Hemodynamic Effects of Calcium Chloride in a Canine Model of Acute Propranolol Intoxication
To evaluate the hemodynamic effects of calcium chloride in a canine model of acute propranolol toxicity.
Two minutes after the completion of a propranolol infusion (10 mg/kg), a bolus of .125 mL/kg 10% CaCl solution followed by an infusion of .375 mL/kg over the next 30 minutes or a bolus and subsequent infusion of an equivalent volume of normal saline solution was administered to each dog.
CaCl yielded significant improvements in propranolol-induced decreases in cardiac index and stroke volume compared with saline solution-treated control animals (overall alpha = .05). Furthermore, CaCl administration resulted in earlier improvement in propranolol-induced alterations in mean arterial pressure, maximal left ventricular pressure change over time, and peripheral vascular resistance compared with saline solution (overall alpha = .05). We observed no difference between treatment groups in response to propranolol-induced bradycardia or QRS-interval prolongation.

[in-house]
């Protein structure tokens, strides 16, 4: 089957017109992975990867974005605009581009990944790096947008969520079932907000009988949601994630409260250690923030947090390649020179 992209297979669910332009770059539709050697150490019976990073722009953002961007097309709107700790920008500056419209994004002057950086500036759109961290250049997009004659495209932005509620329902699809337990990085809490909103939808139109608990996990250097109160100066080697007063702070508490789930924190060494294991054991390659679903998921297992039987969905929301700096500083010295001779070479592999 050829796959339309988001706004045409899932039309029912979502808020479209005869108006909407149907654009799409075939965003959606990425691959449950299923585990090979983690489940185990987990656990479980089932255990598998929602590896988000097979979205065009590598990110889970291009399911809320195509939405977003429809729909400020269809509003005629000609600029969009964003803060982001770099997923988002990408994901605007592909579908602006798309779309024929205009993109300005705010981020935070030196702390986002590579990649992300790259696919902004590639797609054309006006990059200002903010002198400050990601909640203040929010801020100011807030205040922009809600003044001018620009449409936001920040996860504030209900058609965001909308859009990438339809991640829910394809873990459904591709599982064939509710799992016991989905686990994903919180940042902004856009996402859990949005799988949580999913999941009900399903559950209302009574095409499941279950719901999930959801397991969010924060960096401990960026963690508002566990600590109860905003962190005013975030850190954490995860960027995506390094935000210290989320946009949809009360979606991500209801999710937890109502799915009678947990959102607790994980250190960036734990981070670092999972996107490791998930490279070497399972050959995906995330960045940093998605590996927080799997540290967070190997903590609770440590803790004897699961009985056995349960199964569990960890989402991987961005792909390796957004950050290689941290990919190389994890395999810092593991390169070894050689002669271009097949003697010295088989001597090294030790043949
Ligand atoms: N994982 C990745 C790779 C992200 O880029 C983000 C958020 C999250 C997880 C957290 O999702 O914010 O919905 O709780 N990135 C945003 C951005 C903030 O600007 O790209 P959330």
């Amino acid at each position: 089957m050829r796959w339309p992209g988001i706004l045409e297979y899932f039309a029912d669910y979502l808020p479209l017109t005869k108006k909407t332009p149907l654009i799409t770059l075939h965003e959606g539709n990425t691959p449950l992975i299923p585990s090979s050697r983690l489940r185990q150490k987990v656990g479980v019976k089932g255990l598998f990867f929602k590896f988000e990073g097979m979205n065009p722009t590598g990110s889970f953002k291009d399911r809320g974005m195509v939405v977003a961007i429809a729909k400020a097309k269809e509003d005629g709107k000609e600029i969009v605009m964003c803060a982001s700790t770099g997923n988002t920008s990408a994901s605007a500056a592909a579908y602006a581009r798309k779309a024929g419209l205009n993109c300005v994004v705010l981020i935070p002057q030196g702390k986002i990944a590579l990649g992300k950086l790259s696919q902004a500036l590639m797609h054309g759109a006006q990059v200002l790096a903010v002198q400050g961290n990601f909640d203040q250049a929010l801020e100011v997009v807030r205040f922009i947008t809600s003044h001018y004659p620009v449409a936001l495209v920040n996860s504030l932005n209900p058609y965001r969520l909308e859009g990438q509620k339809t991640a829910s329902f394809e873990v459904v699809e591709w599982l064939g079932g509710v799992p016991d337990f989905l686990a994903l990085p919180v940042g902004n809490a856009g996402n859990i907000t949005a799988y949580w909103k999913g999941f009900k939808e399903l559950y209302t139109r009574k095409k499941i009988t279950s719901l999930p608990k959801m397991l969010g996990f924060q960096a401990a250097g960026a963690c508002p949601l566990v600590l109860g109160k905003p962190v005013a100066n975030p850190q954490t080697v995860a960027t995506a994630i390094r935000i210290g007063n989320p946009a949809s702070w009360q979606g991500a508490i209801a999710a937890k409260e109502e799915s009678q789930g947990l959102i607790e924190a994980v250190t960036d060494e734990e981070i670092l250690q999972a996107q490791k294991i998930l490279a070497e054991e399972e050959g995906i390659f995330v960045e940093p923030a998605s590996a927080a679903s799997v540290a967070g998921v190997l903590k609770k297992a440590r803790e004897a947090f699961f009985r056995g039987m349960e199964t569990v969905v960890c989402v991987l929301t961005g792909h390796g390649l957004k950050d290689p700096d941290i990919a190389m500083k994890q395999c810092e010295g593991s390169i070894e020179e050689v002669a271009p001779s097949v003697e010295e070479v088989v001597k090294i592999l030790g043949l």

In this model of acute propranolol toxicity, CaCl therapy improved depressed hemodynamic status, mainly by a positive inotropic action.
Love, Jeffrey N. MD; Hanfling, Dan MD; and Howell, John M. MD, "Hemodynamic Effects of Calcium Chloride in a Canine Model of Acute Propranolol Intoxication" (1996). Emergency Articles. 27.